first of all, i have a 13, 11 and 7 yo. socialization doesn’t exist. my kids were unschooled till my oldest was in grade 6, she decided to go back to school. remember, they were ‘unschooled’ no textbooks, just life. they played fine with neighborhood kids, we attended coops (you can find one in your area: http://www.homeschoolclassifieds.com but we didn’t do that often as most parents in our area seem to be made of money..it was a turn off. anyways, they get along fine with the kids. school only lasted 1 year for my younger two when they decided to attend, my oldest wants to go back next year, though. what state are you in? many states have trouble minding their own business. you will also want to get involved with a private school that understand you’re in charge NOT them. we use http://www.freedomschoolers.com i’m not sure if they do outside florida, but they provide transcripts and diploma on graduation . the school is free, and the college your child is attending will only see a diploma/transcript from a private school. they will have no idea you unschooled/homeschooled. the school my oldest will go to next year will see she attended a private school last year. she wasn’t homeschooled. in florida all you do is wite your superintendant and say you’re having your child homeschooled/ or you can just call the school and say you’re transfering to a private schoool..pretty easy. but all states are different.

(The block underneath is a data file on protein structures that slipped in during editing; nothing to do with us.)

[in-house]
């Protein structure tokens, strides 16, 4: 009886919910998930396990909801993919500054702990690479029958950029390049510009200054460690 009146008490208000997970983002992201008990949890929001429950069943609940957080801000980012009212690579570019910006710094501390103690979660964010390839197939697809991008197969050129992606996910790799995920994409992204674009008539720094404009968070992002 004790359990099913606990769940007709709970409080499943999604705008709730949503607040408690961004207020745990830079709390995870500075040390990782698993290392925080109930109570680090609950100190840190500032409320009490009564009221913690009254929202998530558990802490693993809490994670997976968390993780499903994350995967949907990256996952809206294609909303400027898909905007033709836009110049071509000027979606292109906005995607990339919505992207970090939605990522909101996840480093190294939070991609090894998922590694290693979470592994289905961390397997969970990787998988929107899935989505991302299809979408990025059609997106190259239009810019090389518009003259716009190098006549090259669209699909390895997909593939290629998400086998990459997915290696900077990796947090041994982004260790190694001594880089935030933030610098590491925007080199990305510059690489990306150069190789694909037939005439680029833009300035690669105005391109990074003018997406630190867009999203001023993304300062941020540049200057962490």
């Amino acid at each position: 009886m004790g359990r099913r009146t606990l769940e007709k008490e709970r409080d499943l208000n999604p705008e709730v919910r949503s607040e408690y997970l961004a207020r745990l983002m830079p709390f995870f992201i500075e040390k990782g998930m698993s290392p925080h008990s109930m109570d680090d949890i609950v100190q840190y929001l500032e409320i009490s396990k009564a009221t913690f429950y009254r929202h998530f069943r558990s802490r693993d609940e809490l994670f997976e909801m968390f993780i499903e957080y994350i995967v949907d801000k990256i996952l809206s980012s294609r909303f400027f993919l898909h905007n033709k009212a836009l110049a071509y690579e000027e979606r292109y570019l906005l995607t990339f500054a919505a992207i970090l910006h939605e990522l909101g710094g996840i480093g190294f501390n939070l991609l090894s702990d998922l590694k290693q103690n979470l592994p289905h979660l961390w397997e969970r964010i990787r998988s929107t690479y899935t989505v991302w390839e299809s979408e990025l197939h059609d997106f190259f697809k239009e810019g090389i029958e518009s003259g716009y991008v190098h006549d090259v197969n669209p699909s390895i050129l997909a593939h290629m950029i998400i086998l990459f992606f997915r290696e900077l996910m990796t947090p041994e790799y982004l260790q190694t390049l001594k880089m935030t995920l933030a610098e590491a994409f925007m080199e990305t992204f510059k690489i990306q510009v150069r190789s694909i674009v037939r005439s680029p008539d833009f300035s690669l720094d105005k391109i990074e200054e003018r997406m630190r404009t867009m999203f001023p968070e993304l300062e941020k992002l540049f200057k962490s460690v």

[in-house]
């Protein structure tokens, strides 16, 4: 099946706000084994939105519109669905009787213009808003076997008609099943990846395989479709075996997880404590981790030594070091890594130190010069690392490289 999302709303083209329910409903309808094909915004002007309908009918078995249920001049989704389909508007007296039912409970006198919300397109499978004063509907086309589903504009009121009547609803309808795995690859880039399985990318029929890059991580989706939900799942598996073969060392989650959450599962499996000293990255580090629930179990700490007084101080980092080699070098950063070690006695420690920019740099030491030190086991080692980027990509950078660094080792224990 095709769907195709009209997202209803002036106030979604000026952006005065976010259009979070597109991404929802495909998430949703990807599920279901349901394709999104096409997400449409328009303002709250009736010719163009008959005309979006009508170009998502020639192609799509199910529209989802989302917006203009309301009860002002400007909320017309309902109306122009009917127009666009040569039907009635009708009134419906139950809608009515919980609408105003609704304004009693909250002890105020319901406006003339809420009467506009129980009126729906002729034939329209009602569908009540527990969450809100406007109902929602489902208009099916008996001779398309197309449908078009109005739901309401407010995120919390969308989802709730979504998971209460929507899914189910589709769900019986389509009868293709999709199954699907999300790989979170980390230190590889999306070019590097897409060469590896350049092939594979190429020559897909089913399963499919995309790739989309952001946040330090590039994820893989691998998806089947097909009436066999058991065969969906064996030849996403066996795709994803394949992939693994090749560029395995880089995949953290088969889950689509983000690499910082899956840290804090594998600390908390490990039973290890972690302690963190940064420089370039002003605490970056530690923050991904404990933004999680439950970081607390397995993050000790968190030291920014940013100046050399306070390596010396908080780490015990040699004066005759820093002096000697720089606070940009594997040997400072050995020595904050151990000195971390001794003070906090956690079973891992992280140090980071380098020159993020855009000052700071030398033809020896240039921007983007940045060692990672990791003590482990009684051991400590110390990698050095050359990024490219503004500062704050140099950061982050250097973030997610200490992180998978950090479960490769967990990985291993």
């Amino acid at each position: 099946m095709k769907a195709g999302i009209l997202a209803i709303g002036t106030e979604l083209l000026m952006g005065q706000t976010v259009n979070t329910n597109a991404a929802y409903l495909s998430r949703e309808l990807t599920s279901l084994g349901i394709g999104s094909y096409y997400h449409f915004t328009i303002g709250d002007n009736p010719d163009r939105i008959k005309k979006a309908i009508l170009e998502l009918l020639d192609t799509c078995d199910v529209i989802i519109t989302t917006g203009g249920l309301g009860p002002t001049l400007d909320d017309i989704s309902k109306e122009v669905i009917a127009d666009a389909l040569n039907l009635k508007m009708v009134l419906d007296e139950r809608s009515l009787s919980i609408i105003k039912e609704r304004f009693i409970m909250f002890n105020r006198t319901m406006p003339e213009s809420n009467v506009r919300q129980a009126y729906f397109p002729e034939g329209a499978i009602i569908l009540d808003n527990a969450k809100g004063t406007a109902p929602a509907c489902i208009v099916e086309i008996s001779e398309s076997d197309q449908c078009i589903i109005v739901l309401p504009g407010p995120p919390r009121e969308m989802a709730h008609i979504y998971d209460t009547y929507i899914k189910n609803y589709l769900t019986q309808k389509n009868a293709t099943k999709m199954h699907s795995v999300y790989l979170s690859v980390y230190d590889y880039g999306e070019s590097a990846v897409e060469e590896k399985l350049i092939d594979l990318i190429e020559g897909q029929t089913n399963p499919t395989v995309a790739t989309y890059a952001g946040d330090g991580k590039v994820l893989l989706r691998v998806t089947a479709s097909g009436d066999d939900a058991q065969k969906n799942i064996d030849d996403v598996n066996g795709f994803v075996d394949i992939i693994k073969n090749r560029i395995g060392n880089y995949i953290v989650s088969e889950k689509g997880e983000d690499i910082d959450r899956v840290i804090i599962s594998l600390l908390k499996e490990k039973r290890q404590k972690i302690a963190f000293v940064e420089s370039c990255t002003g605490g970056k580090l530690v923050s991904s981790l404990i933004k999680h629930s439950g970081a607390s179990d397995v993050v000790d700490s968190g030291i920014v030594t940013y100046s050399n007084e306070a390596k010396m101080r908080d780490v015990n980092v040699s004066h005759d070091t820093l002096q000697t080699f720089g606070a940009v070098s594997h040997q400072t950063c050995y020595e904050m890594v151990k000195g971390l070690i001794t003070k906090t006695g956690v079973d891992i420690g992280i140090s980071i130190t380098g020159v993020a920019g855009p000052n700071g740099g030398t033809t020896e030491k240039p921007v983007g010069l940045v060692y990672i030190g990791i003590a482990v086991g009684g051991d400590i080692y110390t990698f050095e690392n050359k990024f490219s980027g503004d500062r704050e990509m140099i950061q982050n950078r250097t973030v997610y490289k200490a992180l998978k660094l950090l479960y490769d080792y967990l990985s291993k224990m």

Stacey, I tried the http://www.freedomschoolers.com link but it didn’t work. Can you check on the address again and repost? Appreciate your comments in this thread.
I think she meant http://www.freedomhomeschoolers.com However, you might want to double check with her. That’s the only site that comes up when you google it, but she speaks about it being only in Florida and this one is not based in Florida.